from The American Heritage® Dictionary of the English Language, 4th Edition

  • transitive v. To hold in a clasp; embrace.

from Wiktionary, Creative Commons Attribution/Share-Alike License

  • v. To hold in (or as if in) a clasp; to embrace

from the GNU version of the Collaborative International Dictionary of English

  • transitive v. To clasp. See inclasp.

from The Century Dictionary and Cyclopedia

  • To fasten with a clasp.
  • To clasp; embrace.


Sorry, no etymologies found.


  • The banks are charmingly wooded with acacias of many varieties, some thorned like the fabled Zakkum, others parachute-shaped, and planted in impenetrable thickets: huge white creepers, snake-shaped, enclasp giant trees, or connect with their cordage the higher boughs, or depend like cables from the lower branches to the ground.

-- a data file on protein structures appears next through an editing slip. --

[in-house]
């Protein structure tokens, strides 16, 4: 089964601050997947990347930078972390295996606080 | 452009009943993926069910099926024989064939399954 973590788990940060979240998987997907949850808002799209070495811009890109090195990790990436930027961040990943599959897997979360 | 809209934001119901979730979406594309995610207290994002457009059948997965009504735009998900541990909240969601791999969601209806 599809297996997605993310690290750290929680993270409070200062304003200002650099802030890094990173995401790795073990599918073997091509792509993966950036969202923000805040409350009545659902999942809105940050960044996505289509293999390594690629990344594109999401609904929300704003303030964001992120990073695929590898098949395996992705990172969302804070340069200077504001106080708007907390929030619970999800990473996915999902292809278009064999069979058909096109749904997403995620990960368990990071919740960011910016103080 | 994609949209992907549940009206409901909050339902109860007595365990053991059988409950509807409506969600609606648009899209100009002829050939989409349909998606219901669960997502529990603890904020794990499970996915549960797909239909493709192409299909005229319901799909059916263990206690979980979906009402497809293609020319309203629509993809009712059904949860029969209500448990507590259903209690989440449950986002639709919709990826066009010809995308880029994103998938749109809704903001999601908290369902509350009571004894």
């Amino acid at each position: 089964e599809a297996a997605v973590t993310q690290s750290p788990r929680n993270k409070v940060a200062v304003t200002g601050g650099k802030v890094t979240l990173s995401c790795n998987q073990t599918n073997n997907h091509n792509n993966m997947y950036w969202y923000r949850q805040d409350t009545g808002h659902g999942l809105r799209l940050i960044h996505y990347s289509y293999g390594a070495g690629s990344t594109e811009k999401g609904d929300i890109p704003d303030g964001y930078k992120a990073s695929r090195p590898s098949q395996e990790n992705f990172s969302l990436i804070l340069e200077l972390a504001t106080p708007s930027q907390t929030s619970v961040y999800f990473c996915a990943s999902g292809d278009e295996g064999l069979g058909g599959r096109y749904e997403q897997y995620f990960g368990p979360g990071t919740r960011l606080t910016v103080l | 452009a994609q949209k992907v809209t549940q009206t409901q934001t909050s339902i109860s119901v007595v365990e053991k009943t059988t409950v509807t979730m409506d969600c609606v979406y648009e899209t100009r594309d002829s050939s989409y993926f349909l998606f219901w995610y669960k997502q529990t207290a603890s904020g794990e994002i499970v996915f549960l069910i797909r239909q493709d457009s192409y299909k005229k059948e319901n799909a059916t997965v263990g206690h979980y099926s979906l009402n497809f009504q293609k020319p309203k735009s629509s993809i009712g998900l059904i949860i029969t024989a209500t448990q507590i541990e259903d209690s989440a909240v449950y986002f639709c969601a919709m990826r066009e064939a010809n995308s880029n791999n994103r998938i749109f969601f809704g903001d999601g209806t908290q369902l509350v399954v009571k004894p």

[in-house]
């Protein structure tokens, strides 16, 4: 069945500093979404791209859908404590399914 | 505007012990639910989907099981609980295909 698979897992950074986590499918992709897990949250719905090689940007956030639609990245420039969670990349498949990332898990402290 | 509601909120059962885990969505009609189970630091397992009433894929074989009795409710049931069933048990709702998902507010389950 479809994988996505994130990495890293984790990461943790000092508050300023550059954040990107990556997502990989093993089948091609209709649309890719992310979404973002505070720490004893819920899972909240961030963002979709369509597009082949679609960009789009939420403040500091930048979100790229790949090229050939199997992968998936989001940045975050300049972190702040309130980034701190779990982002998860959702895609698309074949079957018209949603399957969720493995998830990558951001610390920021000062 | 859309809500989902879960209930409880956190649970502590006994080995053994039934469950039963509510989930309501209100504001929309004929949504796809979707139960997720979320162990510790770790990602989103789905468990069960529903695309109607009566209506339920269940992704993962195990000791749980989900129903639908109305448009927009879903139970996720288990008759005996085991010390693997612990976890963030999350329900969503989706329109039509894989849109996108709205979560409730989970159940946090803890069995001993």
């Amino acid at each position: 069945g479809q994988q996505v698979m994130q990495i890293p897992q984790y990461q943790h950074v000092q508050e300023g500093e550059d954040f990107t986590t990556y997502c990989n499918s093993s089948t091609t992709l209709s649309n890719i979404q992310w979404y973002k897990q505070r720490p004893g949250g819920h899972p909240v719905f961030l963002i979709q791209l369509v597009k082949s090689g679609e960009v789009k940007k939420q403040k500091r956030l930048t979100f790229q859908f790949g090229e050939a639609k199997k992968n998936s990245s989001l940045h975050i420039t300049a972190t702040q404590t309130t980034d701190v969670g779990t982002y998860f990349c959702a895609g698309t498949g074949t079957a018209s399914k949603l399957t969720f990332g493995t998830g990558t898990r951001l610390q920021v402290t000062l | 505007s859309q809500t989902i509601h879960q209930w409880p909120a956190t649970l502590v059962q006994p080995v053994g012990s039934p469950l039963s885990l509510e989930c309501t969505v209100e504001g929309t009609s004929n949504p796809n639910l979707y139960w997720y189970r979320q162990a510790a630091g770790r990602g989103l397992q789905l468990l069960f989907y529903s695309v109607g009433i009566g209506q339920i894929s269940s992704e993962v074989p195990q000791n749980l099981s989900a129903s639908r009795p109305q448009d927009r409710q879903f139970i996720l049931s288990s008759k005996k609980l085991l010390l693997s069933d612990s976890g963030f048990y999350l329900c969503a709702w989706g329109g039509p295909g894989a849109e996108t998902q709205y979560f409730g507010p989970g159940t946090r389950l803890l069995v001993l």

First footsteps in East Africa

  • Fierce rolling round -- his arms enclasp the child -- God help him yet to save!

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  • "I swear to you, my girl, that if women warriors were like the woodman's daughter, I would cast away all arms except these with which to enclasp her."

    The Strong Arm

  • While the strong arms of Union enclasp them around.

    Poor Joe


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